Sedrah Reflections – Ki Tetze: Back to work By Harvey Freeman (to celebrate Miriam & Harvey’s 10th Wedding Anniversary)
Among the many Mitzvot listed in Ki Tetze are several that deal with employer-employee relationships. These are primarily set in the realms of agriculture but they apply equally to other work environments.
Employees may eat from the fruit that they pick (Devarim 23:25 ff) – but they may not do so while actually working, as this would reduce their efficiency, leading to theft from the employer. Also, they may not take any of the fruit home with them, unless given permission to do so. Employers for their part must provide breaks during the day when employees may eat.
Employers must also pay their staff on time: ‘On the same day you shall give him his wages, neither shall the sun go down upon it, for he is poor and sets his heart upon it …’ (ibid 24:15). This Mitzvah has previously been given for all workers (Vayikra 19:13); its restatement here is specific to the poor, whose very livelihoods depend on its fulfilment. The Chafetz Chaim (d. 1933) explains that it applies even when a young child is engaged to do a small task (e.g. running an errand), for which the amount involved is tiny: one should be taught to see the importance of such behaviour from a young age. He extends the message into other areas: thus, for example, one who rents a property must pay the rent promptly.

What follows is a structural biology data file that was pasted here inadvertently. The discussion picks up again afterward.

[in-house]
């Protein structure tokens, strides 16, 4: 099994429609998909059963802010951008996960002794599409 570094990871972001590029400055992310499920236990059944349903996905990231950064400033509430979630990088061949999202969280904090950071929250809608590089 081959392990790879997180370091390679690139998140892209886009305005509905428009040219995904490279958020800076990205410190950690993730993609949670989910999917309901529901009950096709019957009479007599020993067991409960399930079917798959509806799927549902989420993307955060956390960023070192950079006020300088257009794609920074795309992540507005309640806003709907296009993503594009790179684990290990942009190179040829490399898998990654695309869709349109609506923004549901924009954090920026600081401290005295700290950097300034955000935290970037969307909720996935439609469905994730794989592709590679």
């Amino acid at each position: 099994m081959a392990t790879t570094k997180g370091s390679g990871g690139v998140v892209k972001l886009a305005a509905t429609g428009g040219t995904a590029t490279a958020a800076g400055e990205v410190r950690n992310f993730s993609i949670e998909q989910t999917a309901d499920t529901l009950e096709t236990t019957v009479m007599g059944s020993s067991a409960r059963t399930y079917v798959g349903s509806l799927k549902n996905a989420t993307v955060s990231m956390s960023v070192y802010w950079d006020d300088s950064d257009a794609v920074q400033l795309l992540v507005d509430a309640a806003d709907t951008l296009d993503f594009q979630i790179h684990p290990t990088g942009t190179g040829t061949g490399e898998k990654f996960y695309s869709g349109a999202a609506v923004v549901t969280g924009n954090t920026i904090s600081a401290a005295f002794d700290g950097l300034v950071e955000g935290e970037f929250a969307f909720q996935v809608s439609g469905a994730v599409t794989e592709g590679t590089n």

With many returning to work after the summer break, and the High Holydays fast approaching, it is a fitting opportunity to consider the Torah’s guidelines for workplace conduct. They serve both to ensure fairness and to remind us of our responsibilities to make a ‘Kiddush HaShem’. May we all remember our obligations to one another and in so doing begin 5778 in a manner of which we can be proud.